I’ve never shied away from sharing my unpopular opinions, so I figured I might as well go down swinging 😉 Considering this was a massive box office and critical success (and it just won an Oscar for whatever that’s worth) this could very well be my most controversial opinion. And I know a lot of people might think I’ve simply got my old-lady-monkey-knickers in a twist, because it wasn’t the same as the old movies in the franchise and it didn’t live up to my nostalgia-fuelled perceptions of what makes a good Toy Story movie annnnd… you may very well be right. BUT here’s the thing: I don’t just think this failed as a Toy Story movie- I think this failed as a film in general. Which is why you should beware the upcoming *harsh thoughts* and be warned for *scary spoilers lie ahead!*
A lot of you might be wondering why I bothered to watch this in the first place (and, believe me, I’m asking myself the same question now). Truth is, I wasn’t sure I would, but was persuaded- both by an incredibly enthusiastic sister and the fact that Toy Story 3 had exceeded expectations. That had miraculously turned out to be a marvellous movie. For me, it was the perfect way to end the franchise and a beautiful finale for our favourite toys. The message of toys moving on to make more children happy was a very positive one (and doubtless helped me be less of a hoarder 😉). When I heard about Toy Story 4, I wasn’t sure where they could go with it, but the question of “what makes toys sentient” seemed interesting enough…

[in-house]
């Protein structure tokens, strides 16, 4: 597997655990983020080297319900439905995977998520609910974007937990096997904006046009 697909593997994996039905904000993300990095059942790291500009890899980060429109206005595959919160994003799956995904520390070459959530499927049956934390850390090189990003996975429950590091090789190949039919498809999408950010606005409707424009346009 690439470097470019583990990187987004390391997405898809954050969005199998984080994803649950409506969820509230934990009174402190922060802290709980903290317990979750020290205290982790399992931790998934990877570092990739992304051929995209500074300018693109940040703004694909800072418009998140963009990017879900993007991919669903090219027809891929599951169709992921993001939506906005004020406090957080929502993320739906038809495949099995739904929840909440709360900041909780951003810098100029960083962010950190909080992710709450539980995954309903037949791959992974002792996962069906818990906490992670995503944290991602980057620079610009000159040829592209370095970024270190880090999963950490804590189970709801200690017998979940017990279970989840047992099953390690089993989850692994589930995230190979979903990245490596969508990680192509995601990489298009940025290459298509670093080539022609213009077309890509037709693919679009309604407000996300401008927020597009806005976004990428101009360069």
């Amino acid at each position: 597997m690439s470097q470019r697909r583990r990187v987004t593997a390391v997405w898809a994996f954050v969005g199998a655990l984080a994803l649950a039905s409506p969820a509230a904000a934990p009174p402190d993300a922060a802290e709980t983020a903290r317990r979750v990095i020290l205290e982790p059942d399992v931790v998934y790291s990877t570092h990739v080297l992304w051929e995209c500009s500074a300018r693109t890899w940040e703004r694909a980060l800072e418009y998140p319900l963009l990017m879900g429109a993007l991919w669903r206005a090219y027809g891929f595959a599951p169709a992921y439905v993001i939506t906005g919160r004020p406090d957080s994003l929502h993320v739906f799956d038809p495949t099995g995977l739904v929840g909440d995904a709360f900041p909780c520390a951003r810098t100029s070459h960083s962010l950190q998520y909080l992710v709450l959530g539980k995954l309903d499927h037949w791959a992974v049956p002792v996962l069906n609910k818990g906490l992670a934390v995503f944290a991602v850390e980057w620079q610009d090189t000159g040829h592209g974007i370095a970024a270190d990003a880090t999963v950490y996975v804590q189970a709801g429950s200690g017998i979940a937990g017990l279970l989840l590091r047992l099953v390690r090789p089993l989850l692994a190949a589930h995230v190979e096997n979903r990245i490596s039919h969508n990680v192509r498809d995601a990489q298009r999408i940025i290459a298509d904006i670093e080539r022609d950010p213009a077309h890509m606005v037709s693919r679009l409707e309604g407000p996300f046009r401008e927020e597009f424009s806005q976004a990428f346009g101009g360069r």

Only that’s not what the movie was about. Despite all the marketing, the spork supposedly-at-the-centre of the narrative is merely a gimmick. Instead of an interesting next-chapter-of-the-story, what I got was a formless mess of a movie and a miserable-as-hell tale of existential despair. I kid you not. Because this is the story of how Woody loses his sense of purpose, gets really depressed about it, fails to turn things around, then goes off to live a life of meaningless “pleasure” (if you can call lying in wait for random children to toss you around in a park pleasure). If this mirrors the idea of kids going off to college and leaving their parents behind, then the message is… do nothing with your retirement, just drink mimosas till you inevitably die. It feels less like Woody is going off into the sunset and more like he’s being shoved into an old age home.
Weirdly enough, the villains get a happier ending. That’s right- the toy who does the equivalent of ripping out Woody’s kidney gets a sort-of-redemption arc (although I hesitate to call it that, since it’s more of a “you’ve got to understand where I’m coming from and forgive me” arc). I’m sorry, this felt unsatisfying, cos the writers didn’t do the work to justify her redemption. Rewarding the villains for their villainy just felt all wrong.